Carmel Magazine

CM Summer 2015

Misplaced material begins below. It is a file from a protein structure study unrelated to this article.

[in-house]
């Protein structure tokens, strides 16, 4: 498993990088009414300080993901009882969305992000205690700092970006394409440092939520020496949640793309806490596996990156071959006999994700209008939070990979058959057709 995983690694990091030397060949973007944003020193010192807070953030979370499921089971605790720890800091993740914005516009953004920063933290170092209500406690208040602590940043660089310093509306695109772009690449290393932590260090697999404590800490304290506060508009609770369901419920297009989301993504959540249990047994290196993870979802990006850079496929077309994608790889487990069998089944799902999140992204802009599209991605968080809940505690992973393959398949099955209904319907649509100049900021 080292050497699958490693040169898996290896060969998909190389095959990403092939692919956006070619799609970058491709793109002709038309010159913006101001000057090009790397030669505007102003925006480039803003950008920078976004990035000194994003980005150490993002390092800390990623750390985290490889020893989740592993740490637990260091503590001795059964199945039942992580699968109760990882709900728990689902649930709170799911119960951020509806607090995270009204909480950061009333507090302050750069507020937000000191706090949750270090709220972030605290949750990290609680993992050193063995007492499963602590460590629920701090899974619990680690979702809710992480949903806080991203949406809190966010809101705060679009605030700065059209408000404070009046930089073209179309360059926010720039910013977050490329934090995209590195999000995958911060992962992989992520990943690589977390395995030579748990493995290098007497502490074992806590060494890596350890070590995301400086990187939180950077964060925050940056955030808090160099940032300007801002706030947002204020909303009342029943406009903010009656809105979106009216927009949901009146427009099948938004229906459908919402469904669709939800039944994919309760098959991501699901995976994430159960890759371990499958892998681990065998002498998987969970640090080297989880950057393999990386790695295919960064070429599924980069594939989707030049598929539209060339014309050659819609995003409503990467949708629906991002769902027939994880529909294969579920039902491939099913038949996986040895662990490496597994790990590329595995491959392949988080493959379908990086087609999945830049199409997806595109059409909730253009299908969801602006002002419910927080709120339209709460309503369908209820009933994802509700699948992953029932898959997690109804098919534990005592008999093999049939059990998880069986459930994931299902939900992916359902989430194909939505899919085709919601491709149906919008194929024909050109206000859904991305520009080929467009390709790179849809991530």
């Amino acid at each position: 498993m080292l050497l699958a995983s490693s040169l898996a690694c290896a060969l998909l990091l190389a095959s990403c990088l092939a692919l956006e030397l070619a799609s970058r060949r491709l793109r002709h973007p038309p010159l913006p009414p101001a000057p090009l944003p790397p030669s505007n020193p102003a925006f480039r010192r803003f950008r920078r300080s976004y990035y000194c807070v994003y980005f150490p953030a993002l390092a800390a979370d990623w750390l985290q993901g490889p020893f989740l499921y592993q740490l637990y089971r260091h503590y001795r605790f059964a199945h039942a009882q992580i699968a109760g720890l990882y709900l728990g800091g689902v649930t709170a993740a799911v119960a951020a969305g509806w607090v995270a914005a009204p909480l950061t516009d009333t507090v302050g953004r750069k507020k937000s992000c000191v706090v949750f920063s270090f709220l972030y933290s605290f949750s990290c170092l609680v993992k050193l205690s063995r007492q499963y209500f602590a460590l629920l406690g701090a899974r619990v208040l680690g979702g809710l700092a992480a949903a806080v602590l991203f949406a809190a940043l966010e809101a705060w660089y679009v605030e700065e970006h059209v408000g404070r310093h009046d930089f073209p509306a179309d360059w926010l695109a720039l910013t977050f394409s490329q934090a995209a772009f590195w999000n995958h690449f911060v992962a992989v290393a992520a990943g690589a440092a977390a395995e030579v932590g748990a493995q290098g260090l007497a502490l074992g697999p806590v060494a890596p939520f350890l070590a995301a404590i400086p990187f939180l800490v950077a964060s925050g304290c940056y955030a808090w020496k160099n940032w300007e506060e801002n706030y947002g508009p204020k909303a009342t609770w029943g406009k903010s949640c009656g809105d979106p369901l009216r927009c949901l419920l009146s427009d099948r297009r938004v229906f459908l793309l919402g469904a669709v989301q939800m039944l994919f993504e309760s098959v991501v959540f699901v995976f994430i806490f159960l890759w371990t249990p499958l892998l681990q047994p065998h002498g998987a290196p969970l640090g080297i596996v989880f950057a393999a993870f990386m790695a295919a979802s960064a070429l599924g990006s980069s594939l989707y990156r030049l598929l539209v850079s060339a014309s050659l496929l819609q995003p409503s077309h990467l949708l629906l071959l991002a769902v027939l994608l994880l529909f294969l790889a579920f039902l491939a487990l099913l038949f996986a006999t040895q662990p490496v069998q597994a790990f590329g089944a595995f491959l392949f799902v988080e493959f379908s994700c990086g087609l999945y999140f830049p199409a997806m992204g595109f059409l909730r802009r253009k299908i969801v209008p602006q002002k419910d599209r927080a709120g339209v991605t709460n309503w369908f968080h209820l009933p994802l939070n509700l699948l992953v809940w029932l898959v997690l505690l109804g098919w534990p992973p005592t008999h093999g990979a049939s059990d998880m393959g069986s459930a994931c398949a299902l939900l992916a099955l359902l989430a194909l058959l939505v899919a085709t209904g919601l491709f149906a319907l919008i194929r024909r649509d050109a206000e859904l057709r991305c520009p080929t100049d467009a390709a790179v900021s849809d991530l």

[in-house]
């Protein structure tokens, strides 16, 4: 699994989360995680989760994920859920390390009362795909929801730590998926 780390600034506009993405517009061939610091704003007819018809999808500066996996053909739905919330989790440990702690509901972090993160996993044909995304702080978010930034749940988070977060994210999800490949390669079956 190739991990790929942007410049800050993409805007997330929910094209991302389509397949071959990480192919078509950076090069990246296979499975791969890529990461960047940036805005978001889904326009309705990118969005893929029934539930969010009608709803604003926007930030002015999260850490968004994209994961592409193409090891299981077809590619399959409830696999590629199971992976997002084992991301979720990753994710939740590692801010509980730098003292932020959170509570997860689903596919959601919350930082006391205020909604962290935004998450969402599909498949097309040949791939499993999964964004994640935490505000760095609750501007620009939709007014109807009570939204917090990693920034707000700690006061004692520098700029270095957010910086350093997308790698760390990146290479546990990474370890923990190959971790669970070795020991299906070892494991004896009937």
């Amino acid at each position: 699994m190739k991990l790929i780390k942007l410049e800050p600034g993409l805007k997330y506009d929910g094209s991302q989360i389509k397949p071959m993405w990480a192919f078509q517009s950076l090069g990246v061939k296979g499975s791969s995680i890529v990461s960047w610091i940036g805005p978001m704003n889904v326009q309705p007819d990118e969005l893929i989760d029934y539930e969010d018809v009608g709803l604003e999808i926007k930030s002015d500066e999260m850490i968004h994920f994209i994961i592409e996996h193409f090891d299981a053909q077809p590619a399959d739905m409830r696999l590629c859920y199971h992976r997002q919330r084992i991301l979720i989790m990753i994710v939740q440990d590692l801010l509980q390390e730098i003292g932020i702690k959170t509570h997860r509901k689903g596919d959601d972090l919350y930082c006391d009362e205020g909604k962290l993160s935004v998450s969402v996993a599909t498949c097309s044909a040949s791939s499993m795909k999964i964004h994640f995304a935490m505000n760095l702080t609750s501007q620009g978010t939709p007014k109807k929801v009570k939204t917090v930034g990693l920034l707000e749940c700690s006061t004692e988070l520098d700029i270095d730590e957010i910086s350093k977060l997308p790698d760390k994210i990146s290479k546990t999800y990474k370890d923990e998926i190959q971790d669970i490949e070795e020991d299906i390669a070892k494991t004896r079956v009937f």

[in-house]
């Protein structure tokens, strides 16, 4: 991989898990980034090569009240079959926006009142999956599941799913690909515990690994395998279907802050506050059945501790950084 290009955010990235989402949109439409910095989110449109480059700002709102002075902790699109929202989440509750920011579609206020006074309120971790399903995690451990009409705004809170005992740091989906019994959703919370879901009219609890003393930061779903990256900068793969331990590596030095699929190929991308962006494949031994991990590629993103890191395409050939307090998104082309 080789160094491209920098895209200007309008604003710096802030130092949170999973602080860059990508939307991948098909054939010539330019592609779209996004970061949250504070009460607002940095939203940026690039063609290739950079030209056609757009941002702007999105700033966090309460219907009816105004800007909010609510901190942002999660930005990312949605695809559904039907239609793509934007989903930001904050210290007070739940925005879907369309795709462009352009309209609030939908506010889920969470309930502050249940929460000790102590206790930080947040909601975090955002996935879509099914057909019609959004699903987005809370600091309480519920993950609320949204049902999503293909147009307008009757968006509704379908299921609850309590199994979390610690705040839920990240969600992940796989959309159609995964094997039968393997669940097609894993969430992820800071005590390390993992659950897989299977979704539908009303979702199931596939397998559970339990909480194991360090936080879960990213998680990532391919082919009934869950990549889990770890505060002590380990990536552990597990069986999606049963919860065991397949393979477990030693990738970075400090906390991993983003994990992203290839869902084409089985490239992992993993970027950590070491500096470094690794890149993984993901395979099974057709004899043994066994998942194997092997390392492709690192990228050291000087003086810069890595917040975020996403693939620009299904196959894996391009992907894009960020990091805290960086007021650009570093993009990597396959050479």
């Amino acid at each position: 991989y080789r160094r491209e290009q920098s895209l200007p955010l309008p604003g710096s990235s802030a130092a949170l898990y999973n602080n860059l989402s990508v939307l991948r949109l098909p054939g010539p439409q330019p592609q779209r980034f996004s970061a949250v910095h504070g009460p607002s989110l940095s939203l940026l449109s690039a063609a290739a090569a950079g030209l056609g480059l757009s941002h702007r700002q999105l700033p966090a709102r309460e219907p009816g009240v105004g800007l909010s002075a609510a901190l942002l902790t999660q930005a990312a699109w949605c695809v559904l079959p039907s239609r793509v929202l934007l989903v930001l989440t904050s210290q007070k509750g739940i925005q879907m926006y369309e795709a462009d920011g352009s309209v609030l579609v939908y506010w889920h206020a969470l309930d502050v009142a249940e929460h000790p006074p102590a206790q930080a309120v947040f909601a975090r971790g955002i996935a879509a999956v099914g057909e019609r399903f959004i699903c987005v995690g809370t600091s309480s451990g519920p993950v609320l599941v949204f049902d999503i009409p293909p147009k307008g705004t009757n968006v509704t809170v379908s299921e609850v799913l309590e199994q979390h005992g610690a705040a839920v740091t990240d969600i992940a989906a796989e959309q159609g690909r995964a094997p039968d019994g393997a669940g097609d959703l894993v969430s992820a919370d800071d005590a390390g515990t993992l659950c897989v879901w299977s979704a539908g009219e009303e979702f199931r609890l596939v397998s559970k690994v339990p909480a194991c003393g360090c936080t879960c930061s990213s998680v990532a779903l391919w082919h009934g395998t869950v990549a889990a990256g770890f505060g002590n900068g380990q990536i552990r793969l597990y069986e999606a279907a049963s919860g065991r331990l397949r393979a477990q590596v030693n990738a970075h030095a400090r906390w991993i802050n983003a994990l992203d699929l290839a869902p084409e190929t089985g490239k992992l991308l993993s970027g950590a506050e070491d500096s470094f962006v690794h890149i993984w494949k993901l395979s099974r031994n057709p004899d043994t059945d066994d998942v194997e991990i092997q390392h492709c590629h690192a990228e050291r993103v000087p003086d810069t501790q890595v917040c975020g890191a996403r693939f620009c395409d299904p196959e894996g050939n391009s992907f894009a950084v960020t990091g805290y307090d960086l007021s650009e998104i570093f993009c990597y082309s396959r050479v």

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C A R M E L M A G A Z I N E • S U M M E R / F A L L 2 0 1 5 97 hood. Thus the hood ornament was born as a design element to deco- rate the radiator cap. Elaborate hood ornaments became a focal point for personalization and branding by automotive manufacturers. The bold lines of the 1930s' Art Deco era produced winged goddesses, soaring birds and impeccably styled animals, cast in brass, zinc, or bronze and often finished in chrome plate. The best-known glass mascots were made by René Lalique in France. By 1920, Lalique envisioned a new design for the automobile, elevating glass artistic design above the metallic standard in the mascot. During the next seven years, Lalique created a total of 27 mascots, symbolizing ener- gy, speed, motion and human sensuality, each expressing the grace and details of human and animal forms, and offered the mascots either "light- ed or unlighted." Once the automobile was in motion however, a tightly fitted Lalique glass mascot was subject to damage by bumps, road debris, weather con- ditions, and wind pressure. Such conditions remain the primary reason that so few original Lalique mascots exist today. Even the finest mountings possible survived little more than a few years. In the '50s, automakers moved toward a wide, smooth design for hoods. Consequently the ornaments became more abstract expressions, such as jet planes or rockets. The 1958 Chevy Bel Air was released with the absence of a hood ornament. It was a sign of the diminishing art. As we progressed through the '60s, hood ornaments all but vanished from the cars coming out of Detroit, once safety regulations stepped in and they had to be designed retractable. Where once every model seemed to be graced by one, they now seemed to be exclusively the domain of large autos with a reputation for luxury. Most automotive mascots were reserved for prestige autos like Mercedes, Rolls Royce, Bentley and Jaguar. There is a collectors' market for hood ornaments. It is big business and some mascots, such as a René Lalique Mascot Renard—a frosted glass fox figure on a round base — sold at Bonham's Auction for $338,500, as only about seven are known to exist worldwide. Collectors can find them at auc- tion, on eBay and at automobile shows such as "Automobilia," August 11- 12, scheduled during Concours week at the Embassy Suites in Monterey. These elegant, miniature works of art represent the golden age of the automobile, a time when the car symbolized something grand. They are viewed as either wonderful or garish, depending upon your perspective. But no matter, they were drawn to decadence and impeccably styled as they sat upon the hoods as a great perch from which to view their admirers. Marjorie Snow is a published writer and photographer with a vast knowl- edge of antiques and their history. Snow was the owner of Terra Cotta in Las Vegas, an exclusive architectural vintage gallery, which was featured in numer- ous West Coast magazines. French Frog Pulling Snail - circa 1920s René Lalique Falcon, 1930s Custom Mascot Custom Bespoke Mascot, titled "The Driver" - circa 1920s

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